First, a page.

The two-day talks in New Delhi over the world's highest battlefield follow local media reports in the past few months that the two sides were inching towards a blueprint for a troop pullout.
Both sides on Tuesday fielded large teams of bureaucrats and military officers, headed by their respective defence secretaries.
Tariq Waseem Ghazi, Pakistan's defence secretary, and his Indian counterpart, Shekhar Dutt, were also to hold separate one-on-one discussions later in the day.
Ghazi said after arriving in New Delhi on Monday that he was optimistic.
"We have come here with an open, positive frame of mind. We are ready to discuss all possibilities ... we are open to all proposals," he said.
The Siachen dialogue - part of a wide-ranging peace process - comes a day ahead of a peace conference involving Manmohan Singh, the Indian prime minister, and some Kashmiri separatist groups in Srinagar.
Thousands of soldiers have died in Siachen, high in the Himalayas, with more fatalities due to freezing temperatures, high altitude sickness and avalanches than to enemy fire.
"We have come here with an open, positive frame of mind," he said. "We are ready to discuss all possibilities ... we are open to all proposals"
Tariq Waseem Ghazi,
Pakistani defence secretary
Military experts estimate that 7,000 Indian soldiers and 4,000 Pakistani soldiers are stationed on the glacier.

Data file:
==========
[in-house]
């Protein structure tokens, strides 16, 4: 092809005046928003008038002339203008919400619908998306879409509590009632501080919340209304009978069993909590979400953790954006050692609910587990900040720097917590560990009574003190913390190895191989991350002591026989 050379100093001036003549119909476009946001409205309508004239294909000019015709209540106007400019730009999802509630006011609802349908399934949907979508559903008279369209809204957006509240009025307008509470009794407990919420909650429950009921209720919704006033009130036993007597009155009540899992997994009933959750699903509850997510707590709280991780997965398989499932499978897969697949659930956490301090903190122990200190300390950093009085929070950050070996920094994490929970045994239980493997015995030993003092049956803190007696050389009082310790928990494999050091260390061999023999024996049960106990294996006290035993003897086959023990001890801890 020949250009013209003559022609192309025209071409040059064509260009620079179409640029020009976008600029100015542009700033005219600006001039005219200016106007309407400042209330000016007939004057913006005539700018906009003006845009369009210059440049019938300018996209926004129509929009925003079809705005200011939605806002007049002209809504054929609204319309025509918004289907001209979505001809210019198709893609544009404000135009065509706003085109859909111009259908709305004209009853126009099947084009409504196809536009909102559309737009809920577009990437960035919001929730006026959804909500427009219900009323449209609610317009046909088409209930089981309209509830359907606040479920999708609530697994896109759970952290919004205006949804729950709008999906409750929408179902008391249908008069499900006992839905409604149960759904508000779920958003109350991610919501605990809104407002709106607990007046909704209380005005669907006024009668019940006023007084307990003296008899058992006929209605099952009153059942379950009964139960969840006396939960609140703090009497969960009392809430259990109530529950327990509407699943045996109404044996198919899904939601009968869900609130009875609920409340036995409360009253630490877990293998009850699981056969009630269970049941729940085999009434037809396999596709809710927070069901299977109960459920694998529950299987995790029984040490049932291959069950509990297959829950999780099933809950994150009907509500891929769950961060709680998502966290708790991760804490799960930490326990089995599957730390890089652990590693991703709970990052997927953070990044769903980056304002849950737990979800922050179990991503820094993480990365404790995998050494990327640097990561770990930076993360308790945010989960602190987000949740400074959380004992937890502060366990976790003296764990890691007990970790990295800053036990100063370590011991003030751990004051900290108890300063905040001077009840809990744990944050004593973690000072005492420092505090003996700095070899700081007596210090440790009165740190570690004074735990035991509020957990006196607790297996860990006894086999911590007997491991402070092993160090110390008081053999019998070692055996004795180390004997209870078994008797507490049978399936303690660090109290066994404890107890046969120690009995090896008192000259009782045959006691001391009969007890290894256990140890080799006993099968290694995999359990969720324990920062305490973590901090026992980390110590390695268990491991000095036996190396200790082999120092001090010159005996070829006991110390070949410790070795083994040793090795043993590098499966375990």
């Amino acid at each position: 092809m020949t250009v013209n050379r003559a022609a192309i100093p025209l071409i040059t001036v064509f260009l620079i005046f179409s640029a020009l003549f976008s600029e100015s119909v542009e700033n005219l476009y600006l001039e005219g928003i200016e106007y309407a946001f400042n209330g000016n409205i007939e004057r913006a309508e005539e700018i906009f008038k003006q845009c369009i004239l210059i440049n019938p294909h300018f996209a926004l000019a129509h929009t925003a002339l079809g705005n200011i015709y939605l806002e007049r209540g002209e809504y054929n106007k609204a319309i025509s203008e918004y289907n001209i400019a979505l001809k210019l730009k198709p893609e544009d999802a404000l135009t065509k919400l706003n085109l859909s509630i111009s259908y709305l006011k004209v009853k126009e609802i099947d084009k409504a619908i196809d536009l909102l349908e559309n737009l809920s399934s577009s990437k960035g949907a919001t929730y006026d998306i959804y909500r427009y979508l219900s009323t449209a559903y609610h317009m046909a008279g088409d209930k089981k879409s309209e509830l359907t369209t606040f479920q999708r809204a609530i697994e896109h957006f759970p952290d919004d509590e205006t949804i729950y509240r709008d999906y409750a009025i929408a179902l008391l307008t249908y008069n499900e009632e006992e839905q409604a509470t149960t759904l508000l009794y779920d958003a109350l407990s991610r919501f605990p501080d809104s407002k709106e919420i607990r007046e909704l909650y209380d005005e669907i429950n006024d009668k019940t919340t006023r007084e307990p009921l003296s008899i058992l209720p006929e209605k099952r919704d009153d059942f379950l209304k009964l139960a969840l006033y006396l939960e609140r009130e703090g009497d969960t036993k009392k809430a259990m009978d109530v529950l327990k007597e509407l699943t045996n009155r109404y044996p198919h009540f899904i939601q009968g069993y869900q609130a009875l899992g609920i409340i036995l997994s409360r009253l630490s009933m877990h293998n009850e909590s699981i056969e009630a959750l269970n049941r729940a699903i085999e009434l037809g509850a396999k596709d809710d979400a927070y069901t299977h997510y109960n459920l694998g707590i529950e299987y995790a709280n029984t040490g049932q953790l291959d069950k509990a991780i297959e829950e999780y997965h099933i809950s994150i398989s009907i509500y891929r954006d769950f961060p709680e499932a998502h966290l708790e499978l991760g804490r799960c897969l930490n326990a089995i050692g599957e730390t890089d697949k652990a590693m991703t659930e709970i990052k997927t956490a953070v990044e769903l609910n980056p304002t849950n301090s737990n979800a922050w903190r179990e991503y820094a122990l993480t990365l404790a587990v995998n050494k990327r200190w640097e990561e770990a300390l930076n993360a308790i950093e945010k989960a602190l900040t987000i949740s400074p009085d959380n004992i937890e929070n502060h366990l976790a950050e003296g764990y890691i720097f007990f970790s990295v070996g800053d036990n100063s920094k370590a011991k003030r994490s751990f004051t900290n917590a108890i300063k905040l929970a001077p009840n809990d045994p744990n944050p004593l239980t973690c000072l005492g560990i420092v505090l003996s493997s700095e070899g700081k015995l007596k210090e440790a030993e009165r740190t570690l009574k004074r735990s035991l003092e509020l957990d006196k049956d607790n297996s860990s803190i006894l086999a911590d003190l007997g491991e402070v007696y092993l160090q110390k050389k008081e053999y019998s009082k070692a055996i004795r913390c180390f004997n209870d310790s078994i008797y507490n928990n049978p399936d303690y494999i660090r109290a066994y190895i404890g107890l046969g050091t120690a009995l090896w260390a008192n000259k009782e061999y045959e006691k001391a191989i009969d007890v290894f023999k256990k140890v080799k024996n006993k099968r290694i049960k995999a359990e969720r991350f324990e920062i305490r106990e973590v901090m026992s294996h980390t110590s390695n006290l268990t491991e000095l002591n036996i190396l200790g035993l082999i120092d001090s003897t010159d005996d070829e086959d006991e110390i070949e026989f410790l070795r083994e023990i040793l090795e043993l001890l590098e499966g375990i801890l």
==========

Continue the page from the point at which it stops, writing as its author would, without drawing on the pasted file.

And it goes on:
Though diplomatic, commercial, sporting and transport links between India and Pakistan have improved since their peace process started in January 2004, they have made little headway over Kashmir, the cause of two of their three wars.
A sticking point is India's demand that troop positions be marked on the ground and on a map as evidence in case the area is occupied by Pakistan after a pullout deal is reached.
The region has witnessed no fighting since late 2003, when a ceasefire came into place on the militarised Kashmir frontier.
Pakistani analysts say Islamabad is uneasy about marking positions, fearing it will legitimise India's hold in Siachen.
Analysts do not expect a breakthrough in the third round of Siachen talks since January 2004 but say dialogue is a good way of building trust.